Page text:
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From Claim to Fame: Moonshine Mullin Wins Grade I Stephen Foster Handicap

| Churchill Downs Communications | 06/15/2014 #
  • Former claiming horse Moonshine Mullin, Calvin Borel up, won the Grade I Stephen Foster (Reed Palmer. Churchill Downs)

  • Jockey Calvin Borel celebated his second Stephen Foster win aboard Moonshine Mullin (Reed Palmer, Churchill Downs)

Randy Patterson’s Moonshine Mullin pressed the pace under a snug hold, took the lead with three-eighths of a mile to run and turned back bids by Departing and champion Will Take Charge en route to a 1 ¾-length win in Saturday night’s 33rd running of the $500,000-added Stephen Foster Handicap Presented by Abu Dhabi (Grade I), the featured event on a spectacular “Downs After Dark Presented by Stella Artois and Finlandia Vodka” night racing program before 21,671 at Churchill Downs.

Trained by Randy Morse and ridden by Hall of Famer Calvin Borel, Moonshine Mullin covered the 1 1/8 miles on a fast main track in 1:49.66 to beat 5-2 favorite Will Take Charge.  Departing was another neck back in third.

This was the second Foster upset for Borel, who piloted 91-1 shocker Seek Gold to victory in 2006.

Claimed in November at Remington Park for $40,000, Moonshine Mullin became the first horse to complete a sweep of Churchill Downs’ two spring stakes events for older horses: the $342,000 Alysheba Presented by Besilu Stables (GII) and the Stephen Foster, which was run six weeks later.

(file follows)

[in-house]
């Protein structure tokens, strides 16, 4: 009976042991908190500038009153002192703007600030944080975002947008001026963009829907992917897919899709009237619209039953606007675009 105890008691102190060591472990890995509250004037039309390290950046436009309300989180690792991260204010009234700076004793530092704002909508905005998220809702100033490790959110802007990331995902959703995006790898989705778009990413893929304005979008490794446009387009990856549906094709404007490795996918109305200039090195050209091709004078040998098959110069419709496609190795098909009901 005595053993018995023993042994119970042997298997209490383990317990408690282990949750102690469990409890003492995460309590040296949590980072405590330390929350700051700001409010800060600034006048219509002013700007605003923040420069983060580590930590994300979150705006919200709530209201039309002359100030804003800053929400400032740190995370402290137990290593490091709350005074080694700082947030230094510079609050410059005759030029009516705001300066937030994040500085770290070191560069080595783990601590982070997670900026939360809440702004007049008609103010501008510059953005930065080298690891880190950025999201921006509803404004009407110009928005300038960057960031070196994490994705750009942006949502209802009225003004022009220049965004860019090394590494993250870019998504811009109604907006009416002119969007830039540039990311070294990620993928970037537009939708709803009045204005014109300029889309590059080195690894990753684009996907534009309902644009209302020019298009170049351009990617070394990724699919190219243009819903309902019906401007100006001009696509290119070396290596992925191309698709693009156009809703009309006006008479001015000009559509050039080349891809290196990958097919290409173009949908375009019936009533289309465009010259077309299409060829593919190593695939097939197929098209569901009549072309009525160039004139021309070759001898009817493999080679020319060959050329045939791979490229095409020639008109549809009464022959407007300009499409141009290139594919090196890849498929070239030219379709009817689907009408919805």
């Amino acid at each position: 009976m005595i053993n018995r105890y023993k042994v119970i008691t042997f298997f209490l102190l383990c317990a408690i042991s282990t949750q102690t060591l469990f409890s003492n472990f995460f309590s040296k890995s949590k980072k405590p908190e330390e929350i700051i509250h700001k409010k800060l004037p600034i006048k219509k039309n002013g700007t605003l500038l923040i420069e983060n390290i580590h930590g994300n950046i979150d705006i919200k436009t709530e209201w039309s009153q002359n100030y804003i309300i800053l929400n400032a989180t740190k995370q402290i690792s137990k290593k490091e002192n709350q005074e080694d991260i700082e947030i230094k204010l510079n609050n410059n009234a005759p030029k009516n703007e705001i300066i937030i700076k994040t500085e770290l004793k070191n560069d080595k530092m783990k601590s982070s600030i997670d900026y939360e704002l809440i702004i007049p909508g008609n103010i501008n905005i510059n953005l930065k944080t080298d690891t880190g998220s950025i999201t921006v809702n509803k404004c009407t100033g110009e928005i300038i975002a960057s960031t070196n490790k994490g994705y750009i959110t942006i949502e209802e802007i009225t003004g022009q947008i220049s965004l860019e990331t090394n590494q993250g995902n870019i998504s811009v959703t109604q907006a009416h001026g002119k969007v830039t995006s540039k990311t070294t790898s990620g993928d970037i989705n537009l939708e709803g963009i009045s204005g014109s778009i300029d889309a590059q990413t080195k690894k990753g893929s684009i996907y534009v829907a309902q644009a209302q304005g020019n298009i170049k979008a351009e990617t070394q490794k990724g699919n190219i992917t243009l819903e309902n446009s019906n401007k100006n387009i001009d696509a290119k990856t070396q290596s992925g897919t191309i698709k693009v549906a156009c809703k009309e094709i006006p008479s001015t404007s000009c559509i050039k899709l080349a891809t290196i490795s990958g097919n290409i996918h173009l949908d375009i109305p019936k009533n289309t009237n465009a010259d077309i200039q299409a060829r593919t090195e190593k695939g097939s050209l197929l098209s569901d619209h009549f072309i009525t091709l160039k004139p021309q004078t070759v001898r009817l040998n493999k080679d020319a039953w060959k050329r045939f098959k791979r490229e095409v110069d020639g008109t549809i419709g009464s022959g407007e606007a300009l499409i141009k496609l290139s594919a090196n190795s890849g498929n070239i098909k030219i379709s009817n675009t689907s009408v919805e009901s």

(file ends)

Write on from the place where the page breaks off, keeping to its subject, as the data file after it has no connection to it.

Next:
The Foster was his fifth victory in a row and was worth was worth $328,848, which made Moonshine Mullin a millionaire.

The 6-year-old Kentucky-bred son of Albert the Great out of the Distant View mare Mullen Road has banked $644,012 for Patterson and his team since the claim. Overall, he boasts a record of 32-9-4-5—$1,014,361.

Moonshine Mullin beat five millionaires in the field of nine of older horses, and earned an automatic entry into the $5 million Breeders’ Cup Classic (GI) at Santa Anita on Nov. 1 because this was the year’s first Breeders’ Cup “Win and You’re In” Classic Division Challenge Race. His $100,000 Classic pre-entry and entry fees will be waived and he’ll receive a $10,000 travel stipend if they decide to make that race their year-end goal.

Similar to his May 2 Alysheba upset at odds of 6-1, Moonshine Mullin was forwardly placed. He prompted the pace set by 80-1 outsider Jaguar Paw, who ran the first quarter mile in :23.98 and the half in :47.91. He assumed command on the final turn and dug in to meet the bid of Departing at the eighth pole. He put away that rival and gamely edged clear to hold back a late run by Will Take Charge.

Moonshine Mullin, who carried 118 pounds, returned $22, $9 and $5.20 at odds of 10-1. Will Take Charge, the 123-pound high weight ridden by Gary Stevens, paid $4.60 and $3.40. Departing was third under Robby Albarado and 118 pounds and paid $3.60.

Mylute, Golden Ticket, Revolutionary, Long River, Prayer for Relief and Jaguar Paw completed the order of finish.

Moonshine Mullin was bred in Kentucky by Dr. Russ Beran and Dick Johnson.

The Stephen Foster was the marquee event among five graded stakes races scheduled on Saturday night at Churchill Downs.

STEPHEN FOSTER HANDICAP PRESENTED BY ABU DHABI QUOTES